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    Purpose: The ERCC1–XPF 5â€Č–3â€Č DNA endonuclease complex is involved in the nucleotide excision repair pathway and in the DNA inter-strand crosslink repair pathway, two key mechanisms modulating the activity of chemotherapeutic alkylating agents in cancer cells. Inhibitors of the interaction between ERCC1 and XPF can be used to sensitize cancer cells to such drugs. Methods: We tested recently synthesized new generation inhibitors of this interaction and evaluated their capacity to sensitize cancer cells to the genotoxic activity of agents in synergy studies, as well as their capacity to inhibit the protein–protein interaction in cancer cells using proximity ligation assay. Results: Compound B9 showed the best activity being synergistic with cisplatin and mitomycin C in both colon and lung cancer cells. Also, B9 abolished the interaction between ERCC1 and XPF in cancer cells as shown by proximity ligation assay. Results of different compounds correlated with values from our previously obtained in silico predictions. Conclusion: Our results confirm the feasibility of the approach of targeting the protein–protein interaction between ERCC1 and XPF to sensitize cancer cells to alkylating agents, thanks to the improved binding affinity of the newly synthesized compounds

    Reducing the environmental impact of surgery on a global scale: systematic review and co-prioritization with healthcare workers in 132 countries

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    Background Healthcare cannot achieve net-zero carbon without addressing operating theatres. The aim of this study was to prioritize feasible interventions to reduce the environmental impact of operating theatres. Methods This study adopted a four-phase Delphi consensus co-prioritization methodology. In phase 1, a systematic review of published interventions and global consultation of perioperative healthcare professionals were used to longlist interventions. In phase 2, iterative thematic analysis consolidated comparable interventions into a shortlist. In phase 3, the shortlist was co-prioritized based on patient and clinician views on acceptability, feasibility, and safety. In phase 4, ranked lists of interventions were presented by their relevance to high-income countries and low–middle-income countries. Results In phase 1, 43 interventions were identified, which had low uptake in practice according to 3042 professionals globally. In phase 2, a shortlist of 15 intervention domains was generated. In phase 3, interventions were deemed acceptable for more than 90 per cent of patients except for reducing general anaesthesia (84 per cent) and re-sterilization of ‘single-use’ consumables (86 per cent). In phase 4, the top three shortlisted interventions for high-income countries were: introducing recycling; reducing use of anaesthetic gases; and appropriate clinical waste processing. In phase 4, the top three shortlisted interventions for low–middle-income countries were: introducing reusable surgical devices; reducing use of consumables; and reducing the use of general anaesthesia. Conclusion This is a step toward environmentally sustainable operating environments with actionable interventions applicable to both high– and low–middle–income countries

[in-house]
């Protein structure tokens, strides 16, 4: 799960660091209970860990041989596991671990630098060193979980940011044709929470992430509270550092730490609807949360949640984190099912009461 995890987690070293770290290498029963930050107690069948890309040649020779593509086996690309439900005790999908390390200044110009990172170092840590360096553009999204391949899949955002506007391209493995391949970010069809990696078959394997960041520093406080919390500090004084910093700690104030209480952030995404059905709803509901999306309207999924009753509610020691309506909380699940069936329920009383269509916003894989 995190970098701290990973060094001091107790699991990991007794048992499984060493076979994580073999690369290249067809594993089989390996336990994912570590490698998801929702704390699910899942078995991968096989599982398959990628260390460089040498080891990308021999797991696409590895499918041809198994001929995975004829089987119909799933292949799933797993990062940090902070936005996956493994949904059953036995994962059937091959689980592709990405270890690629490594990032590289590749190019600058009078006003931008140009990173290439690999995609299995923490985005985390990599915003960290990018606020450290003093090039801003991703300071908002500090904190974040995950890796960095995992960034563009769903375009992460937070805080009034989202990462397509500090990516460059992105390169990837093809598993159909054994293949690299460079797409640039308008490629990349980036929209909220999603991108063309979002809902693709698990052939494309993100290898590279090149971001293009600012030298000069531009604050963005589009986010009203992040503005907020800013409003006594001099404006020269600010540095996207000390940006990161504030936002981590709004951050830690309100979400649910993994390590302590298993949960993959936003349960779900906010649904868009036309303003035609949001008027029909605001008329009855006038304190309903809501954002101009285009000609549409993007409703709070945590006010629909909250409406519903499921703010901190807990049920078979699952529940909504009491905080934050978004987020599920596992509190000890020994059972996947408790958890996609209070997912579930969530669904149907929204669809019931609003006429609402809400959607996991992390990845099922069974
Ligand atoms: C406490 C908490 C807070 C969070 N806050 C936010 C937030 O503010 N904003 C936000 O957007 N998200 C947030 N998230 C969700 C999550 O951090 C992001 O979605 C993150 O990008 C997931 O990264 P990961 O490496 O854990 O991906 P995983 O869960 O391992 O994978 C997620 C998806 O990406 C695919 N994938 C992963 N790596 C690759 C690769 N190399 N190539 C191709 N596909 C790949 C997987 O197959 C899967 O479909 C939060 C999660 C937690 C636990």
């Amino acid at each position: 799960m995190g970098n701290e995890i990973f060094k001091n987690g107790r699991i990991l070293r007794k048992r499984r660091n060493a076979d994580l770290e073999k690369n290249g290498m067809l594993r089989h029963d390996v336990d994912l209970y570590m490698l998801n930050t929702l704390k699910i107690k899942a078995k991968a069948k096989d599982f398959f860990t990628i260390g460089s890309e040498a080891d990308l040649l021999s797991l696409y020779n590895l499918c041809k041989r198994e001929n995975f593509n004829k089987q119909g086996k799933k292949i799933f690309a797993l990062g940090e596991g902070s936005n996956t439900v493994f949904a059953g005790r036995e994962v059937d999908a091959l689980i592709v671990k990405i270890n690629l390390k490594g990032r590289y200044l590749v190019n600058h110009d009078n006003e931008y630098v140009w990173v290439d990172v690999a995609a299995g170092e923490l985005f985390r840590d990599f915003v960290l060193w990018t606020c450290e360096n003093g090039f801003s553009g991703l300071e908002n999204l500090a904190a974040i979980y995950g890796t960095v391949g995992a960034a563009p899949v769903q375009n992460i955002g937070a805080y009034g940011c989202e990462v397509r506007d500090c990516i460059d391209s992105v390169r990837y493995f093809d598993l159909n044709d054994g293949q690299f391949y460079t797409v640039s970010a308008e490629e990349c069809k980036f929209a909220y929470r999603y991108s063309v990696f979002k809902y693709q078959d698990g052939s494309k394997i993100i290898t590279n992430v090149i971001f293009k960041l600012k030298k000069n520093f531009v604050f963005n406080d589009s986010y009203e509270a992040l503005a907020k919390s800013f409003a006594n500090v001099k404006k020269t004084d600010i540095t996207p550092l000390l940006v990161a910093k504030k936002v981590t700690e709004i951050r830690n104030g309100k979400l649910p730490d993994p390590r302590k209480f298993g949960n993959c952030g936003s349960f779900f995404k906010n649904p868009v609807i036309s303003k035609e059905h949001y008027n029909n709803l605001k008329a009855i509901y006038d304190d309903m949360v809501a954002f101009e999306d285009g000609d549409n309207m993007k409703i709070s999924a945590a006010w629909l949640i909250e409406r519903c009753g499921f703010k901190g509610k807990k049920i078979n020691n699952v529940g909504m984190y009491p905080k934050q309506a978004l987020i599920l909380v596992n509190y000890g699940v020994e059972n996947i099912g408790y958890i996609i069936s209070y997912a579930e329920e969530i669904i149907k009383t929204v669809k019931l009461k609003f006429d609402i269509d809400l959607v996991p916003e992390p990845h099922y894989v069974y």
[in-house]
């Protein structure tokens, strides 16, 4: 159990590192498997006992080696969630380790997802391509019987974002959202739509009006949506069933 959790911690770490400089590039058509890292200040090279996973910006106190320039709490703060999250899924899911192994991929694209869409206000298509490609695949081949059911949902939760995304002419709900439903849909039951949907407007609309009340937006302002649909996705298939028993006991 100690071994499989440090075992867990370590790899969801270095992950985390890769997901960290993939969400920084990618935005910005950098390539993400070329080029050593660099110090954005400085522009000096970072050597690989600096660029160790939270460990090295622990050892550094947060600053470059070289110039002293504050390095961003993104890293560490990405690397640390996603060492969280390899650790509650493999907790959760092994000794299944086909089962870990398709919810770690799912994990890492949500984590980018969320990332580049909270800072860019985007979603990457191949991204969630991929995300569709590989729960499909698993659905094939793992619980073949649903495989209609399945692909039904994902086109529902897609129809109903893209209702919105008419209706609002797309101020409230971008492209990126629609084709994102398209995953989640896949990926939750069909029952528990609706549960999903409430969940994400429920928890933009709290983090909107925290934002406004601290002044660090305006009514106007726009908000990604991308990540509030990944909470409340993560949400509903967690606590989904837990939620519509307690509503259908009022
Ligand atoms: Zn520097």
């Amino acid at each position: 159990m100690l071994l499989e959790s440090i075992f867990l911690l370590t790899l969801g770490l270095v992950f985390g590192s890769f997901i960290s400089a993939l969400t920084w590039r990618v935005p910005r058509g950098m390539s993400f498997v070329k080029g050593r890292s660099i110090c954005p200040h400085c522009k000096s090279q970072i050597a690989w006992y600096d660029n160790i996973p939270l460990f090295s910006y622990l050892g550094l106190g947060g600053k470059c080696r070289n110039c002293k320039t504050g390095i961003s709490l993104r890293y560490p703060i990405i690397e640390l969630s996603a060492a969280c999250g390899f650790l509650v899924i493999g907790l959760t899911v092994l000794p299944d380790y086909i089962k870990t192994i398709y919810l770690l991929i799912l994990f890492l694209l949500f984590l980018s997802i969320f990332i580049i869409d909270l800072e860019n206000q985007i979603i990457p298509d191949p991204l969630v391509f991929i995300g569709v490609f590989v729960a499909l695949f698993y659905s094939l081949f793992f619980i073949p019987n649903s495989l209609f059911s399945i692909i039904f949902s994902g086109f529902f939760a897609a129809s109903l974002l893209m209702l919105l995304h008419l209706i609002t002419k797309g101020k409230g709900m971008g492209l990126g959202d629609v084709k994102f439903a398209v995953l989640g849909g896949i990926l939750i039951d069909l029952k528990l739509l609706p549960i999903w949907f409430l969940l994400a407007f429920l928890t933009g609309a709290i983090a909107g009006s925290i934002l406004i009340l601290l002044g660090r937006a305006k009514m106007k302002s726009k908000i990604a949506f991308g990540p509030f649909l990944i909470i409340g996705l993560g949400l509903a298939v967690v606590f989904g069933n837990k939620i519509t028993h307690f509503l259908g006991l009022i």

Reducing the environmental impact of surgery on a global scale: systematic review and co-prioritization with healthcare workers in 132 countries